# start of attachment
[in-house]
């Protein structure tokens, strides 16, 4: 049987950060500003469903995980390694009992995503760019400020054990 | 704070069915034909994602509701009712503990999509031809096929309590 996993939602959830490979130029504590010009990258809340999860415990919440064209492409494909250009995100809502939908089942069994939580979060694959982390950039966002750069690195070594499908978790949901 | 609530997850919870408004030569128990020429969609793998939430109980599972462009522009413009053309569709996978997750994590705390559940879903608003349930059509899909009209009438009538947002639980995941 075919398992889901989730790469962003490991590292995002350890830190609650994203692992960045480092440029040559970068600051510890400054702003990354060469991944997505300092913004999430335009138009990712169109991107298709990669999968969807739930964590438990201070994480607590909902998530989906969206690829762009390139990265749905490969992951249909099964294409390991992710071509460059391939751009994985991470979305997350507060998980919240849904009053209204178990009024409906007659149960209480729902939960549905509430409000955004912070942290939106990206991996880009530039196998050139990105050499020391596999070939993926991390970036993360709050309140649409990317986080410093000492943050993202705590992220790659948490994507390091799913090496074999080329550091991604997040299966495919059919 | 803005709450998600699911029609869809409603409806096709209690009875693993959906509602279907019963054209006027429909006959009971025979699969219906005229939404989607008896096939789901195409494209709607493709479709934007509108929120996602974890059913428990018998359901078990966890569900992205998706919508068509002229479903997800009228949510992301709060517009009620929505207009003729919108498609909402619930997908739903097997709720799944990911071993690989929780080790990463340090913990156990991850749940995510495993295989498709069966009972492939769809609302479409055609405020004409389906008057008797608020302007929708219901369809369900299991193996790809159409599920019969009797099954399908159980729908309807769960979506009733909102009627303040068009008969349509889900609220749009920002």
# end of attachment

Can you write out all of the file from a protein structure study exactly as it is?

[in-house]
């Protein structure tokens, strides 16, 4: 049987950060500003469903995980390694009992995503760019400020054990 | 704070069915034909994602509701009712503990999509031809096929309590 996993939602959830490979130029504590010009990258809340999860415990919440064209492409494909250009995100809502939908089942069994939580979060694959982390950039966002750069690195070594499908978790949901 | 609530997850919870408004030569128990020429969609793998939430109980599972462009522009413009053309569709996978997750994590705390559940879903608003349930059509899909009209009438009538947002639980995941 075919398992889901989730790469962003490991590292995002350890830190609650994203692992960045480092440029040559970068600051510890400054702003990354060469991944997505300092913004999430335009138009990712169109991107298709990669999968969807739930964590438990201070994480607590909902998530989906969206690829762009390139990265749905490969992951249909099964294409390991992710071509460059391939751009994985991470979305997350507060998980919240849904009053209204178990009024409906007659149960209480729902939960549905509430409000955004912070942290939106990206991996880009530039196998050139990105050499020391596999070939993926991390970036993360709050309140649409990317986080410093000492943050993202705590992220790659948490994507390091799913090496074999080329550091991604997040299966495919059919 | 803005709450998600699911029609869809409603409806096709209690009875693993959906509602279907019963054209006027429909006959009971025979699969219906005229939404989607008896096939789901195409494209709607493709479709934007509108929120996602974890059913428990018998359901078990966890569900992205998706919508068509002229479903997800009228949510992301709060517009009620929505207009003729919108498609909402619930997908739903097997709720799944990911071993690989929780080790990463340090913990156990991850749940995510495993295989498709069966009972492939769809609302479409055609405020004409389906008057008797608020302007929708219901369809369900299991193996790809159409599920019969009797099954399908159980729908309807769960979506009733909102009627303040068009008969349509889900609220749009920002």